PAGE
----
I haven’t had any backlash on sharing my blog, but it makes me feel vulnerable.
Has anyone else found that longs years of illness have left them out of touch with reality? I have been giving this a lot of thought as of late (but not for the first time over the years) how illness leads to isolation and isolation changes how you go about doing things and how you go about doing things changes how you think of things and how you think of things changes your perception…….
I am doing my best to articulate all this but I am not sure I am doing a very good job. I think there is a separation between the chronic illness sufferer and the rest of the world that creeps in over time. It is like a slow ebbing away that you do not notice until it is huge, and you wonder how you got so out of touch. I have observed that is why there…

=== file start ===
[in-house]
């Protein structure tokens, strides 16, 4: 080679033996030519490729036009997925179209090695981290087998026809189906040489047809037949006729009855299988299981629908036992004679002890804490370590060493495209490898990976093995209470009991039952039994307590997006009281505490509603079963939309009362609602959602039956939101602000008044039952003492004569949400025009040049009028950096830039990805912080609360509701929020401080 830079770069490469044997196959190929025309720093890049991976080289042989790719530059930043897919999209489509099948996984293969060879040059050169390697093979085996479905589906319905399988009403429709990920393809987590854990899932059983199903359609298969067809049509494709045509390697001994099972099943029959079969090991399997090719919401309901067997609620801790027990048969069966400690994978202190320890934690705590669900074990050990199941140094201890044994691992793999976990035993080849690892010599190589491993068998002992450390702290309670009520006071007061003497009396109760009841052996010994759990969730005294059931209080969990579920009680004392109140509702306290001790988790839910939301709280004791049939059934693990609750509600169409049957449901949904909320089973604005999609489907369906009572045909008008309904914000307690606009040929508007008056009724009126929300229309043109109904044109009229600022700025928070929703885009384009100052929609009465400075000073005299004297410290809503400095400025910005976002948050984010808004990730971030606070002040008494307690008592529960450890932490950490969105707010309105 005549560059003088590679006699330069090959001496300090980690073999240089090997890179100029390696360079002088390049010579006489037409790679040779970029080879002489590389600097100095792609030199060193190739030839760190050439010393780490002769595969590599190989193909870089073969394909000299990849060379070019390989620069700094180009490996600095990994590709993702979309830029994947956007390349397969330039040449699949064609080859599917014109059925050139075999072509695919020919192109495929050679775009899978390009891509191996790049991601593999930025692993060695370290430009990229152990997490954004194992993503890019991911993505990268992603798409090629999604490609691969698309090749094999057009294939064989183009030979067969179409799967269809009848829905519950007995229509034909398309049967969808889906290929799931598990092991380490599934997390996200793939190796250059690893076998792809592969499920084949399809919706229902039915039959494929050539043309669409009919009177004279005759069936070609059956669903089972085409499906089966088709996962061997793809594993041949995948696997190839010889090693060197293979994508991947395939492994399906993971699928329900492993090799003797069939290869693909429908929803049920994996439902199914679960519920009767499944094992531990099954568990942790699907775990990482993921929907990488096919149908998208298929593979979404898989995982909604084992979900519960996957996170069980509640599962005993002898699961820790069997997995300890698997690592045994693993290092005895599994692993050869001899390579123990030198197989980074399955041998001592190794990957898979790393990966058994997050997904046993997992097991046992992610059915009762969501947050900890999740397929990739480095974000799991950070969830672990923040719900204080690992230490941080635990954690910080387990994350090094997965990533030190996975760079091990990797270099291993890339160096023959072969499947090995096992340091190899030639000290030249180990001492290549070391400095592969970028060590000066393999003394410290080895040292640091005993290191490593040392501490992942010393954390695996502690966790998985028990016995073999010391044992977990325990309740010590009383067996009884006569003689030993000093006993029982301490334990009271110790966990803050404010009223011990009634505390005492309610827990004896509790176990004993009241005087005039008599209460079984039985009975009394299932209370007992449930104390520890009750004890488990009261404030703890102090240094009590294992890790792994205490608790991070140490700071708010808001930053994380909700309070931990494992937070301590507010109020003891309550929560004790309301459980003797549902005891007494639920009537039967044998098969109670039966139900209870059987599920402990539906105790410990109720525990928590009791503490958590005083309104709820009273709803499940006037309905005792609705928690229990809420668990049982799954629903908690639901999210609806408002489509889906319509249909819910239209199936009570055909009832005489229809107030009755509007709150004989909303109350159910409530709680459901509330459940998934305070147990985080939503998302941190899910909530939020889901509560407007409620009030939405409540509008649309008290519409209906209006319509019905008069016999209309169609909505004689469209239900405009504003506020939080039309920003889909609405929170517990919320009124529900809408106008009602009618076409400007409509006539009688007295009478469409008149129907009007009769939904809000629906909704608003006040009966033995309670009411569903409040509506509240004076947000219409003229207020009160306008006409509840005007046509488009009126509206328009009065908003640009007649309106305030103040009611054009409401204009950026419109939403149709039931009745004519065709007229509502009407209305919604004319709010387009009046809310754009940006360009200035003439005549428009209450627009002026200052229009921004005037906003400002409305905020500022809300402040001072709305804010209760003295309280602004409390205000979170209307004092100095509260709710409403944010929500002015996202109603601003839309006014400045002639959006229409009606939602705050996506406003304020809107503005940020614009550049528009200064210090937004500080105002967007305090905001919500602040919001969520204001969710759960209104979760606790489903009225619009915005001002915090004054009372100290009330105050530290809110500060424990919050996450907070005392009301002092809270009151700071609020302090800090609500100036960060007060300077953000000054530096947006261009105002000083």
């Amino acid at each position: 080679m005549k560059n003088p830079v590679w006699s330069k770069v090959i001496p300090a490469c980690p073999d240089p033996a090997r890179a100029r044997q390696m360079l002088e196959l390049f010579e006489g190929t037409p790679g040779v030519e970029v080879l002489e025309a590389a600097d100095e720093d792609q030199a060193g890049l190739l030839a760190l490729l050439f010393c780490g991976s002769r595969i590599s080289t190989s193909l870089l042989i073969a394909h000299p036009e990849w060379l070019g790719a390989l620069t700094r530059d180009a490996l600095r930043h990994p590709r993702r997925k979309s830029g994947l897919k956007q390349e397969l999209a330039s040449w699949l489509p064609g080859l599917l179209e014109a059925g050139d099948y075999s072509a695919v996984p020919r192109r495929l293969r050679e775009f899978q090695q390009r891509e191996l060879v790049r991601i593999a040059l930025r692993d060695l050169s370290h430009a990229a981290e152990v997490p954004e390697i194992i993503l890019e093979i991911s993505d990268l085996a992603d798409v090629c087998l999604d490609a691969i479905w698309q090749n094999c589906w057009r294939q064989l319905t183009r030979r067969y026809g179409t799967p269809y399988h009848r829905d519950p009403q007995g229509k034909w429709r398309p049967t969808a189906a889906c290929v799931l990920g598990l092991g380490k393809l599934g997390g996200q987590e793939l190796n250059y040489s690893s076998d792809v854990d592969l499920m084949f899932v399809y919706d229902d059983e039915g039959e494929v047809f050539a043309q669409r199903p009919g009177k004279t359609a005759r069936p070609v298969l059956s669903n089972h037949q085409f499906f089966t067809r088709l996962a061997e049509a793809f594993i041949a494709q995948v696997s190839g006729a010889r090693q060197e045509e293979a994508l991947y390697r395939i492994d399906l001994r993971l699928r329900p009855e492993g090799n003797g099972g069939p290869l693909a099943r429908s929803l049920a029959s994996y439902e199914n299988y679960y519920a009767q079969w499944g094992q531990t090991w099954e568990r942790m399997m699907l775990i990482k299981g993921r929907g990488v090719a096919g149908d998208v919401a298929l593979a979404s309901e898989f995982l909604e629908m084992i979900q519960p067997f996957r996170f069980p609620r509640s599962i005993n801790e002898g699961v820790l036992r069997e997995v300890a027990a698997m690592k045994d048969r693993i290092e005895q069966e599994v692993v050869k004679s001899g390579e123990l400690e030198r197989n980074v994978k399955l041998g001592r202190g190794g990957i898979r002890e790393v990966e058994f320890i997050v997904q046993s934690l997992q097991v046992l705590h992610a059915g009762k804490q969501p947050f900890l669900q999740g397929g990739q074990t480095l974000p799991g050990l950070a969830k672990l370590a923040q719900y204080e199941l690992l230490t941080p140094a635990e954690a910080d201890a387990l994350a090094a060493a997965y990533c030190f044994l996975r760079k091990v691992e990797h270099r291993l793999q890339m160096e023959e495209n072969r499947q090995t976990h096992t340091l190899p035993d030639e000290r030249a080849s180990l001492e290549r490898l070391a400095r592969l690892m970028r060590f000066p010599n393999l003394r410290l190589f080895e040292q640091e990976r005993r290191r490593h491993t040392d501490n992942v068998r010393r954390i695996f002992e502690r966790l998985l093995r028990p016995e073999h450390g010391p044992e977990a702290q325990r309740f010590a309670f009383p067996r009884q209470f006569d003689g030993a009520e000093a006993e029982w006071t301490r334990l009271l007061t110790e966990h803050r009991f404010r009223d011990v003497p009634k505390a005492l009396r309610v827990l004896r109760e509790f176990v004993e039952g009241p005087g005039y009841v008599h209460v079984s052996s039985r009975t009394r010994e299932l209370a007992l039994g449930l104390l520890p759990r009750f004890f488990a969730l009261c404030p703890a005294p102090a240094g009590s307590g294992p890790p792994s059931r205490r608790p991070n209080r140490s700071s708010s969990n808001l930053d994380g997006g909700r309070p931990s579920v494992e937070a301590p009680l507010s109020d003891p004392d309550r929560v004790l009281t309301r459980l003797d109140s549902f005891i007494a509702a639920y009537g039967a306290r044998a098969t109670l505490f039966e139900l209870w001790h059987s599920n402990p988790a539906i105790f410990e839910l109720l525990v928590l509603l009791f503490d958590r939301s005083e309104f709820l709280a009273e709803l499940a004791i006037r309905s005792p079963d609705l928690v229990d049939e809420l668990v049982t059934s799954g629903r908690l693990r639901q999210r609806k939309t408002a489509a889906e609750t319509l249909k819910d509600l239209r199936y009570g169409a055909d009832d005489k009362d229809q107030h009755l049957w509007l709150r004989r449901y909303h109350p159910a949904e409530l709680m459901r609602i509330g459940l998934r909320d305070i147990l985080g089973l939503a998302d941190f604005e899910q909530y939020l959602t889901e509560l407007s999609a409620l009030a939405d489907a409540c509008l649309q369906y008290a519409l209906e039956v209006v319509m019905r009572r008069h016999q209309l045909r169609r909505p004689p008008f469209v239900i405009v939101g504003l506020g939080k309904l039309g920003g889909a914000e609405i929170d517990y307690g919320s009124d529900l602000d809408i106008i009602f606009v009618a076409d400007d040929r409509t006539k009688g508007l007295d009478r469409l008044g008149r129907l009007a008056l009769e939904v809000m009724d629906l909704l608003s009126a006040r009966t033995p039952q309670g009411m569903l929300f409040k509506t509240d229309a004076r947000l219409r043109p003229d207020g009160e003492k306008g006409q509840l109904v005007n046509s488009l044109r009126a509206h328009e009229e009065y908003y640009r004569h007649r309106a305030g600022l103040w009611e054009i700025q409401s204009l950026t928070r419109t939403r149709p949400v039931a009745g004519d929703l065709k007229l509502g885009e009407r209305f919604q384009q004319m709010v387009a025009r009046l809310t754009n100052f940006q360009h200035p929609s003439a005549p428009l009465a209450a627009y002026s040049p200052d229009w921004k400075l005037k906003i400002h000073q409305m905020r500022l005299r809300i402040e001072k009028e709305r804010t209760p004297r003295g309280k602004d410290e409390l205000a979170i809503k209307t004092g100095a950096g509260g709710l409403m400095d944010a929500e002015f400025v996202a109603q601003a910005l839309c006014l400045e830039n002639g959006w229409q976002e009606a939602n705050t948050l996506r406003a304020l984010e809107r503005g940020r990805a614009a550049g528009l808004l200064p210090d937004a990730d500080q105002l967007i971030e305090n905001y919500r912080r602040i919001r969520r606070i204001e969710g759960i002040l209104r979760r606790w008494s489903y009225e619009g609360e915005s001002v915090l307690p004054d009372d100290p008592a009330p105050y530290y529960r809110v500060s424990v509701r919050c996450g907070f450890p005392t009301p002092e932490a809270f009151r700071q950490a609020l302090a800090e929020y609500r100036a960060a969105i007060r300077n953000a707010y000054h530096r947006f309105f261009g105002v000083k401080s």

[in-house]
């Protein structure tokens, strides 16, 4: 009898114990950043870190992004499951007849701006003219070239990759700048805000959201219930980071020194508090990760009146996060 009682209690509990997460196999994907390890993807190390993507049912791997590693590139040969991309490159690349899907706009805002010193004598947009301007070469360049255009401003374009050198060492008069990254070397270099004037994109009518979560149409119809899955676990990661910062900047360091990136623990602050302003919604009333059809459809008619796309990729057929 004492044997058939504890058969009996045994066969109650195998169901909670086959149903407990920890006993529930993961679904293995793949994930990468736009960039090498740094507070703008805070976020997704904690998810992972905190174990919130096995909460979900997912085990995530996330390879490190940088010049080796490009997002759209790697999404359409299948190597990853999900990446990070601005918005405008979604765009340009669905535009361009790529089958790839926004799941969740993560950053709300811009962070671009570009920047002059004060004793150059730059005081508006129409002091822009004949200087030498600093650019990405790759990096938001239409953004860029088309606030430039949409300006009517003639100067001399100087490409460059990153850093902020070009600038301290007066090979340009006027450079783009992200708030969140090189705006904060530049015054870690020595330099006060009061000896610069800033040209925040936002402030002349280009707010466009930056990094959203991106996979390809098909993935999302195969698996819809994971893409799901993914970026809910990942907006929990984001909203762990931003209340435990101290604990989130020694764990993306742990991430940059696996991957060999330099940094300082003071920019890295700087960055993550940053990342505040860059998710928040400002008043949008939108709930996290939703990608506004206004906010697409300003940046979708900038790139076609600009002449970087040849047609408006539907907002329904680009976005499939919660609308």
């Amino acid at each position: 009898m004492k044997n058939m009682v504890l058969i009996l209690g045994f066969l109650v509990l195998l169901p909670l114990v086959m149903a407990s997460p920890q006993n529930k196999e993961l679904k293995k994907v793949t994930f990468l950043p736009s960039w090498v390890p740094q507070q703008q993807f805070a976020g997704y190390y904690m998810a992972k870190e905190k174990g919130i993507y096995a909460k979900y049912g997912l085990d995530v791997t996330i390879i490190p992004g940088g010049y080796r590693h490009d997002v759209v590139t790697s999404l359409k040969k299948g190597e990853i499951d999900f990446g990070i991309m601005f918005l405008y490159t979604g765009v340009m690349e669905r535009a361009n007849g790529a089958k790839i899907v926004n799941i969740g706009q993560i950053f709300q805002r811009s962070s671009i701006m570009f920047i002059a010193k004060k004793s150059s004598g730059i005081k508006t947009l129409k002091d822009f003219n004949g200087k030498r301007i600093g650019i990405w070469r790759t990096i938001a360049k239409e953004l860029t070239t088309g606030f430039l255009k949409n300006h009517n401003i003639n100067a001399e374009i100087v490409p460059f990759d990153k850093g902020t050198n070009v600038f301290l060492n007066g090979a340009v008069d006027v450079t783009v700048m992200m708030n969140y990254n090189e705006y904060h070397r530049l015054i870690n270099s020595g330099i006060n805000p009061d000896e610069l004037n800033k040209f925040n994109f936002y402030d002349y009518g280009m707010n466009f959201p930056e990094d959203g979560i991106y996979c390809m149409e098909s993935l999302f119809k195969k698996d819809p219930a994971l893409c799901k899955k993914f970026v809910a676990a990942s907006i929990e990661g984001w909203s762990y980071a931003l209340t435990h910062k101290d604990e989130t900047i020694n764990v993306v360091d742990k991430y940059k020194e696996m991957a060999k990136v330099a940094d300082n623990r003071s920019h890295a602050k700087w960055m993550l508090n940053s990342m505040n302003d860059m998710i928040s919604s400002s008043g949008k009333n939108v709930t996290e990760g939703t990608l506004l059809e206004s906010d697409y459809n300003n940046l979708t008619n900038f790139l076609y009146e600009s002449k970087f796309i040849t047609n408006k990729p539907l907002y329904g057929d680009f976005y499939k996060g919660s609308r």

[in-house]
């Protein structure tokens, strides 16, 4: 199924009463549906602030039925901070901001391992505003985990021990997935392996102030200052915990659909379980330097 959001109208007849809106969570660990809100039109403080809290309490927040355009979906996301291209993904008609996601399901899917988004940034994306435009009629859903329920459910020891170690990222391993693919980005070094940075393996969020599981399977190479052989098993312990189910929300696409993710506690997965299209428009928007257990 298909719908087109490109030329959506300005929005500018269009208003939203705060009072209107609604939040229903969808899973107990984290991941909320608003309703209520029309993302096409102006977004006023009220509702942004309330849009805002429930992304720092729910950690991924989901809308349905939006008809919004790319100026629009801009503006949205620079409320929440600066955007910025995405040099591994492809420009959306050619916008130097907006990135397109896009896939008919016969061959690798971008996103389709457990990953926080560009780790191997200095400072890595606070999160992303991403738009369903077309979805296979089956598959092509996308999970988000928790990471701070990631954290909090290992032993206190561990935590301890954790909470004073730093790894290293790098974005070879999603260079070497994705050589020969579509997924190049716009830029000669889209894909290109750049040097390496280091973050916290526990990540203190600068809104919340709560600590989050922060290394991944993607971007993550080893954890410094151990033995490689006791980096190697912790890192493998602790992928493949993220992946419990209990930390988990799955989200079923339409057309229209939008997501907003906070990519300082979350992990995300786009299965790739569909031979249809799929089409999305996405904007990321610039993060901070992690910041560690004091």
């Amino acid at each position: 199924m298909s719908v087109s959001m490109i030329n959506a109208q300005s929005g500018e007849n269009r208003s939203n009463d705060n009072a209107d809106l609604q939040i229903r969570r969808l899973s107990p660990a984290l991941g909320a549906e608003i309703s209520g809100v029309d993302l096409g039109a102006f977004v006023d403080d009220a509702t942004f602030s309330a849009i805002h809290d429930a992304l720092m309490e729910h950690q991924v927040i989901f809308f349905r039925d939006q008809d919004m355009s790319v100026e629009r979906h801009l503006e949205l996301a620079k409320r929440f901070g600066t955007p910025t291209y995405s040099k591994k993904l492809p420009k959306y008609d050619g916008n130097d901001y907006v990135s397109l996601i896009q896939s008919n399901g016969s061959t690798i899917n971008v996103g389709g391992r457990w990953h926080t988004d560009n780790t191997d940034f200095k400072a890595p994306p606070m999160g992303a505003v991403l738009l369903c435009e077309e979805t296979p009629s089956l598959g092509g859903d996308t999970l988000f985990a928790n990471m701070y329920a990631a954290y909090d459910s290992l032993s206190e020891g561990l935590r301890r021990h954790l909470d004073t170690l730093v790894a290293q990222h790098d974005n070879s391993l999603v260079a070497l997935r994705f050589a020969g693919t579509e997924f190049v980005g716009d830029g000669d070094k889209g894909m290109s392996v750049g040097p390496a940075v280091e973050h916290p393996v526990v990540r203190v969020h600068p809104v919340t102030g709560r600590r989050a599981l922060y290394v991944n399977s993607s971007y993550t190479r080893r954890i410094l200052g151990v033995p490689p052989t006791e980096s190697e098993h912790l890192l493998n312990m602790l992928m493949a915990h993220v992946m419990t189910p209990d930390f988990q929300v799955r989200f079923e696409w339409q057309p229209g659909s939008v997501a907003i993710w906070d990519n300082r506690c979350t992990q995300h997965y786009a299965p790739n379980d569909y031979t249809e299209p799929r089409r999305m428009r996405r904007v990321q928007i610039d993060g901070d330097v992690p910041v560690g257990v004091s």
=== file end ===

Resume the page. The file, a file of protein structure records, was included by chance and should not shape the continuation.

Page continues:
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My Color Is Lyme is a great blog for information on Lyme…
Lyme Brain. If you are a Lyme sufferer whether it be chronic, acute or mild, you probably know what this is. It usually involves minor memory lapses, trouble reading and focusing, compromised word recollection, and dyslexia. These symptoms can also be very severe, thankfully I am in the category of the former, and getting much better.
Since the Lyme Spirochete and secondary infections like Bartonella can literally effect anything and everything in your entire body, it makes sense that it can wreak havoc on your brain. I think this aspect of the illness is harder for people to understand; You just end up feeling dumb when you can’t spell words you have known for years, or struggle with simple math problems, and since those around you can’t “see” the disease effecting your mind, it may be hard for the friends, family, and coworkers of Lyme sufferers to understand what is…